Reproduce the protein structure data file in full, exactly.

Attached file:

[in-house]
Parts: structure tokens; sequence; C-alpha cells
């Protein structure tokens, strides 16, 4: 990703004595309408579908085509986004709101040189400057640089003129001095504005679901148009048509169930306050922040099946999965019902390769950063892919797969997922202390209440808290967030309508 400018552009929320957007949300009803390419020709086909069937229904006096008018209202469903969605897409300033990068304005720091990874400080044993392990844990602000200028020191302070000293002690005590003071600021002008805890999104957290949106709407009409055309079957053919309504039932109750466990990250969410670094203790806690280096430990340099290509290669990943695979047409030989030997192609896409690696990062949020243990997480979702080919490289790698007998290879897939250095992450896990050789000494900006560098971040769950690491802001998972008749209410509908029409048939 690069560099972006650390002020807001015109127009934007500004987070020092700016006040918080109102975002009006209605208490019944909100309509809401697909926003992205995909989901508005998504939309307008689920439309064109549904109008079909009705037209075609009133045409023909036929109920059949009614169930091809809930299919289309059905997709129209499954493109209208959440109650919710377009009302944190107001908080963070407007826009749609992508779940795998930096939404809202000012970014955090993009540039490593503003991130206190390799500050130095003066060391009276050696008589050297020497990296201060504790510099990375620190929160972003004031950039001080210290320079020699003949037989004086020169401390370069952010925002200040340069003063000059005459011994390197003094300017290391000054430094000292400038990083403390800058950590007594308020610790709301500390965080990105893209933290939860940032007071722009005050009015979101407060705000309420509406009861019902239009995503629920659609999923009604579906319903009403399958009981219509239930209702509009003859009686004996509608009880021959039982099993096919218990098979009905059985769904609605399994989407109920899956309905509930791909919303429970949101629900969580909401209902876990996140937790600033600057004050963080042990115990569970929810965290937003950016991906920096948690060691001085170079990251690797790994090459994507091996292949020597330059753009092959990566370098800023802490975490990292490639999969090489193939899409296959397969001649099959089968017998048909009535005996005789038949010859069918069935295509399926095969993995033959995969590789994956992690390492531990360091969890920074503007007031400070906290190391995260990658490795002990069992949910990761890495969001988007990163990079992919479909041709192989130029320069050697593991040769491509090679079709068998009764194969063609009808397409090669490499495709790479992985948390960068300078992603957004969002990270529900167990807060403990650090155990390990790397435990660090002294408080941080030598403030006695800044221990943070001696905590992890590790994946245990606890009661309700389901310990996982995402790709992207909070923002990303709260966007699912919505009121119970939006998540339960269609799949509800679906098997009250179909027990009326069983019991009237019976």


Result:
[in-house]
Parts: structure tokens; sequence; C-alpha cells
């Protein structure tokens, strides 16, 4: 990703004595309408579908085509986004709101040189400057640089003129001095504005679901148009048509169930306050922040099946999965019902390769950063892919797969997922202390209440808290967030309508 400018552009929320957007949300009803390419020709086909069937229904006096008018209202469903969605897409300033990068304005720091990874400080044993392990844990602000200028020191302070000293002690005590003071600021002008805890999104957290949106709407009409055309079957053919309504039932109750466990990250969410670094203790806690280096430990340099290509290669990943695979047409030989030997192609896409690696990062949020243990997480979702080919490289790698007998290879897939250095992450896990050789000494900006560098971040769950690491802001998972008749209410509908029409048939 690069560099972006650390002020807001015109127009934007500004987070020092700016006040918080109102975002009006209605208490019944909100309509809401697909926003992205995909989901508005998504939309307008689920439309064109549904109008079909009705037209075609009133045409023909036929109920059949009614169930091809809930299919289309059905997709129209499954493109209208959440109650919710377009009302944190107001908080963070407007826009749609992508779940795998930096939404809202000012970014955090993009540039490593503003991130206190390799500050130095003066060391009276050696008589050297020497990296201060504790510099990375620190929160972003004031950039001080210290320079020699003949037989004086020169401390370069952010925002200040340069003063000059005459011994390197003094300017290391000054430094000292400038990083403390800058950590007594308020610790709301500390965080990105893209933290939860940032007071722009005050009015979101407060705000309420509406009861019902239009995503629920659609999923009604579906319903009403399958009981219509239930209702509009003859009686004996509608009880021959039982099993096919218990098979009905059985769904609605399994989407109920899956309905509930791909919303429970949101629900969580909401209902876990996140937790600033600057004050963080042990115990569970929810965290937003950016991906920096948690060691001085170079990251690797790994090459994507091996292949020597330059753009092959990566370098800023802490975490990292490639999969090489193939899409296959397969001649099959089968017998048909009535005996005789038949010859069918069935295509399926095969993995033959995969590789994956992690390492531990360091969890920074503007007031400070906290190391995260990658490795002990069992949910990761890495969001988007990163990079992919479909041709192989130029320069050697593991040769491509090679079709068998009764194969063609009808397409090669490499495709790479992985948390960068300078992603957004969002990270529900167990807060403990650090155990390990790397435990660090002294408080941080030598403030006695800044221990943070001696905590992890590790994946245990606890009661309700389901310990996982995402790709992207909070923002990303709260966007699912919505009121119970939006998540339960269609799949509800679906098997009250179909027990009326069983019991009237019976």